hopefully it makes this more obvious

greggles's picture

Hi HedgeMage,

I do strongly respect your opinion here since my understanding is that you know a lot about Ubuntu community so you know how well this CoC works. But...

ask yourselves when the last time is that you invested a couple of hours helping a...

Maybe you don't realize that many of the +1s on this thread are from people who do that every day. It's somewhat insulting.

I don't think this is a replacement for that work. I think it's something to reduce that work by helping people know our values from the start.

Even with our focus on "doing" we have a ton of policies/guidelines and have had them since more ore less the beginning of the project (the principles are from 2005).

We have a lot of things in the community that are about "being or belonging" and I think the doing of "upholding the CoC" should be another one of those.

I am +1 on this and have been talking with Josh and Moshe and others about the concept for months because we struggle with people who don't follow it all the time here on g.d.o. We are looking for something to bring more civility to this site and the other means of communication that Drupal uses.

I'm sorry if I was

HedgeMage's picture

I'm sorry if I was unclear...

I said, "Ask yourselves when the last time is that you invested a couple of hours helping..." precisely because I think people here DO do those things, and see the difference that it makes. Those people should, in my opinion, be the most likely to recognize that a CoC is a distraction from our core values, not a reinforcement of them.

I don't think having a CoC will bring more civility to g.d.o. I think it will just add rules lawyering to any problems that may already exist.

This is great. I was speaking

heather's picture

This is great. I was speaking recently with a prominent member of the Joomla community, who spoke with envy about the cohesion within the Drupal community. We have a lot of good things in the community already.

Yet, without this kind of structure (a code of conduct), how can the Drupal community grow? We need a trellis to rise up on. This would be a way to make what is now tacit into the explicit. I think this is a step forward to improving diversity in the community and making it a more welcoming place.

Thanks, Moshe!

if we must, this looks good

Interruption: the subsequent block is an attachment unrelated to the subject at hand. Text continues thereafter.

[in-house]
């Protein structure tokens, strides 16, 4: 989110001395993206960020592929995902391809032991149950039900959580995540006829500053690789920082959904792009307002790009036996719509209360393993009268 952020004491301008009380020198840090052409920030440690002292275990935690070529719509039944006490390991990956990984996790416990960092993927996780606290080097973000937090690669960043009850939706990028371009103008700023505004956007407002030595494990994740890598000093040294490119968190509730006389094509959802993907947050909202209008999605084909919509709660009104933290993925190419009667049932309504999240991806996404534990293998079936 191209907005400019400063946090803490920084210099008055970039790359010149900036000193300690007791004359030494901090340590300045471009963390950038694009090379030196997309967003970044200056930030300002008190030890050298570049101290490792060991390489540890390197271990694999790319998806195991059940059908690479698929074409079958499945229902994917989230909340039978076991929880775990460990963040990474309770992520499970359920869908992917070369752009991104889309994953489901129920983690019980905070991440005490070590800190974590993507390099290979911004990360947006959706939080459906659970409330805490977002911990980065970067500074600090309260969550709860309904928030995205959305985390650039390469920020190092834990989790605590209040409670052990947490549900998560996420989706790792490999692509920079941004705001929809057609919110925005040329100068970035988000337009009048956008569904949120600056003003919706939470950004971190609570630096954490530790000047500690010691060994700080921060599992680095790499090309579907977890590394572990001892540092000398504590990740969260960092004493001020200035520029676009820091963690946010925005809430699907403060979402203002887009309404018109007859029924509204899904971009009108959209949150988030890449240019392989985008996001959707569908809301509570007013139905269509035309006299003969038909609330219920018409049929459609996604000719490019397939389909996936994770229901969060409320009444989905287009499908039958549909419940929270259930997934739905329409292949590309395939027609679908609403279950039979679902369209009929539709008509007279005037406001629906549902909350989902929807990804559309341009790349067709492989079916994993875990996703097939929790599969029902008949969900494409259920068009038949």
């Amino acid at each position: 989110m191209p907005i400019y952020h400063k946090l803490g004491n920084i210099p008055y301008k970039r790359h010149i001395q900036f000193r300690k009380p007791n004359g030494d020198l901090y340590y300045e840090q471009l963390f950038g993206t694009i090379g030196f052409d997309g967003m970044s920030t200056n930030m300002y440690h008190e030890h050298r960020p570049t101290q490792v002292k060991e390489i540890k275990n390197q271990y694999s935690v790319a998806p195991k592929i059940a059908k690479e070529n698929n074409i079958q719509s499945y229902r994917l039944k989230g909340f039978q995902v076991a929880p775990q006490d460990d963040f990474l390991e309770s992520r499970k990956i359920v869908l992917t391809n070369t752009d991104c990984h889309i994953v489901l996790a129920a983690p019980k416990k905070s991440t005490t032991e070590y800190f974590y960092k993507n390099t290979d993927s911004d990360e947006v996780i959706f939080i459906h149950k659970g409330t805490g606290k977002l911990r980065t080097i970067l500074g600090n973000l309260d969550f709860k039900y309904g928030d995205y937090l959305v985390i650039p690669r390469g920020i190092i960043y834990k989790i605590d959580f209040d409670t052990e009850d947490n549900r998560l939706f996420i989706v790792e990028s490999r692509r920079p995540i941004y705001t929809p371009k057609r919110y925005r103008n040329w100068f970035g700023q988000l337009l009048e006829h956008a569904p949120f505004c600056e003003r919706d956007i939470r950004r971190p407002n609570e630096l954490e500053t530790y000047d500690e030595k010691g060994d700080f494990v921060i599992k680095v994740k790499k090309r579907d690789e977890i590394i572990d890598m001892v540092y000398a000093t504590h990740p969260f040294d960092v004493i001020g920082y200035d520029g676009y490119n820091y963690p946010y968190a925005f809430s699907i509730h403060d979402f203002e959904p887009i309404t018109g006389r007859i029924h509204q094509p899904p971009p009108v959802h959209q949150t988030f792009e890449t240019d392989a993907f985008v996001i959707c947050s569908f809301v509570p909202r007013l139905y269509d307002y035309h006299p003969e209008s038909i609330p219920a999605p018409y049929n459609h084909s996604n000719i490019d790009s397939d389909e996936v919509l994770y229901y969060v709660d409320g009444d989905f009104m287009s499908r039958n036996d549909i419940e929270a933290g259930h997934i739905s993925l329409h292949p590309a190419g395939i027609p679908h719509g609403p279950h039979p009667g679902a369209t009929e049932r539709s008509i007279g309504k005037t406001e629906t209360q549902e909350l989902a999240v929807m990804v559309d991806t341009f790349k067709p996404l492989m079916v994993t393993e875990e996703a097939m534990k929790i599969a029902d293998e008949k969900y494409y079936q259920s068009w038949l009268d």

arianek's picture

In ideal terms, I wish we didn't have to delve into having a code of conduct at all, and like HedgeMage said, focus on the doing.

That said, as someone who is involved in areas where I do interact with a lot of community members new and old (admin a couple g.d.o groups, spend a good amount of time on IRC, and am an op, and help manage the documentation team), the value in and need for such a code has been becoming evident the more the community grows.

It'd save those of us who do help cultivate the community's standards a lot of time having something like this to point to when there is bad behaviour going on. Rather than having to contend with a "who made you boss" attitude, I can then just point at our standard for behaviour to back up what we see as acceptable and positive ways of interacting.

Again, I wish this wasn't necessary, but I've seen first hand enough destructive behaviour to realize that it will help maintain the very respectable standards we've built as a community.

Speaking only for myself, I

laura s's picture

Speaking only for myself, I like this. One quibbling change I might suggest is to change the headers to active verbs:

  • Consider Others
  • Respect Others
  • Collaborate with Others

Maybe my English major background is overactive here.

As for whether this is needed, I feel that every online community needs a code of conduct, whether explicit or implied. And the clearer the better. One community site I saw some years ago had only a joke code: "Don't be a dick." That site had a ton of problems because there were no clear rules, so when action was taken, it came off as arbitrary.

Clarity of expectations is only fair.

Laura Scott
PINGV | Strategy • Design • Drupal Development


bonobo's picture

In addition, Laura's recommendation of active verbs in the headers is spot-on.

And, so is Peter's recommendation for a stub section about conflict resolution, if only as a placeholder for a more specific process.

+1, draw business into this ecosystem

Boris Mann's picture

I have been meeting with shops that are new to Drupal. Many are not contributing. They "don't have time" or haven't figured out the process or a myriad of other excuses that boil down to education and awareness.

I would love to use this as an education tool to explain and hilight how businesses can succeed use an open source and "community ROI" approach.

I can understand how this can be seen as a blunt instrument. This document can link directly to "how to contribute" and other great doing examples. I think explaining / integrating some permissive language that encourages people to "go for it" might help.

Good thinking. We could add a

moshe weitzman's picture

Good thinking. We could add a section called Be Bold that draws language from Be Bold is a wikipedia slogan that encourages folks to edit pages and make them better. I think its a great match for our community as well. Lets borrow from the best.

Keeping an eye on

Huge +1

dixon_'s picture

Huge +1